Soul and Jazz and Funk Latest


Tuesday, 19 March 2019 19:30 Bill B E-mailPrintPDF

altSoul veteran ANDRE WILLIAMS died on Sunday 17th March in Chicago. He was 82 and it's reported that he had been suffering with colon cancer. His manager said: "It is with great sadness that we announce the passing of legendary artist Andre Williams. He was diagnosed two weeks ago with colon cancer that spread to his lungs and brain. After that his body started shutting down pretty quickly".

Zephire "Andre" Williams was born in Bessemer, Alabama in 1936 but after relocation to Detroit he became part of that city's 50s and 60s musical renaissance. His first pro group was The Five Dollars who morphed into Andre Williams and the Don Juans. The band scored hits like 'Bacon Fat' which featured Williams' unusual "sing-talking style". He joined Motown in the early 60s but failed to enjoy any real success despite writing songs for Stevie Wonder and the Temptations. Moonlighting from Gordy he wrote and produced the hit 'Twine Time' for Alvin Cash but his most successful spell was at Chess where in the mid 60s he scored with things like 'The Stroke' and 'Cadillac Jack'.

Williams went onto work sessions with people as varied as Mary Wells and Parliament – even, eventually, the Red Hot Chilli Peppers. He worked constantly and in the 90s his music and style (he was a flamboyant dresser and performer and was prepared to try almost any genre) won a new audience. In 1998 he released an album to satisfy this new demand. 'Silky' saw Williams backed by garage rock band The Gories who added punk flavours to his old school soul! His, next album, 'Red Dirt', however embraced country flavours. He continued to record and perform through the noughties and his last album was 2016's 'Don't Ever Give Up.' Always outspoken and colourful, in 2012, Williams was eventually inducted into the Michigan Rock and Roll Legends Hall of Fame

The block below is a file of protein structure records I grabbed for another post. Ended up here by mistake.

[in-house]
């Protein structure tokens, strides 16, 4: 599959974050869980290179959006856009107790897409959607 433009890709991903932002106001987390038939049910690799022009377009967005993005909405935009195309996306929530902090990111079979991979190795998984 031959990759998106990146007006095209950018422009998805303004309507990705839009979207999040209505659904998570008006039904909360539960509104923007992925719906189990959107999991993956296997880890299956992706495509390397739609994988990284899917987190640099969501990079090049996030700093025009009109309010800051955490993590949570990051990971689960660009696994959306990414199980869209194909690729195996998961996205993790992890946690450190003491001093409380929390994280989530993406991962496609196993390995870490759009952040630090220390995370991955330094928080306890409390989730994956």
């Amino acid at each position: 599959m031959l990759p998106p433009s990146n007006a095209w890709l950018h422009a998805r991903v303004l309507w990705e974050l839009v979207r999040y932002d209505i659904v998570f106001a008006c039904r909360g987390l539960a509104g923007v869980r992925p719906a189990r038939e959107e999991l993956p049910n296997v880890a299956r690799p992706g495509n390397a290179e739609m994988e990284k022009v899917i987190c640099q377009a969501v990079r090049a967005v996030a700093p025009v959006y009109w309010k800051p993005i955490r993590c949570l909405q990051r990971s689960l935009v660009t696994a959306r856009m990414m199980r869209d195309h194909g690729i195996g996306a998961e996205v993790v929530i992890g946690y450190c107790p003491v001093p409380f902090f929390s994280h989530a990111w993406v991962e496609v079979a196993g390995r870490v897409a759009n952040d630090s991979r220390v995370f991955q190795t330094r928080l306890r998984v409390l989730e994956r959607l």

Last Updated on Tuesday, 19 March 2019 19:38


SPREADING HIS WINGS: Grammy Winning Birdman Soundtrack Composer Antonio Sanchez Talks Drums, Bad Hombres, And Pat Metheny Ahead Of His May Barbican Concert

Monday, 18 March 2019 18:15 Charles Waring E-mailPrintPDF


There's never been a movie soundtrack quite like the one that Antonio Sanchez created for the 2014 Hollywood movie, Birdman (Or The Unexpected Virtue Of Ignorance), helmed by the much-lauded Mexican director, Alejandro G. Iñárritu. That's because it consisted solely of improvised drum patterns played by its composer, who used the instrument's array of percussion sounds to reflect the many moods and mindset of the film's troubled central protagonist, Riggan Thompson. Superbly played by Michael Keaton, Thomson is an actor famous for his portrayal of a masked, crime-fighting superhero character (Birdman) but doesn't want to be typecast and instead desires to be taken seriously by drama critics. The film, a mordant black comedy with some surreal fantasy elements sprinkled in it, charts Thomson's attempts to become a bona fide thespian by starring in his own Broadway stage adaptation of a Raymond Carver short story.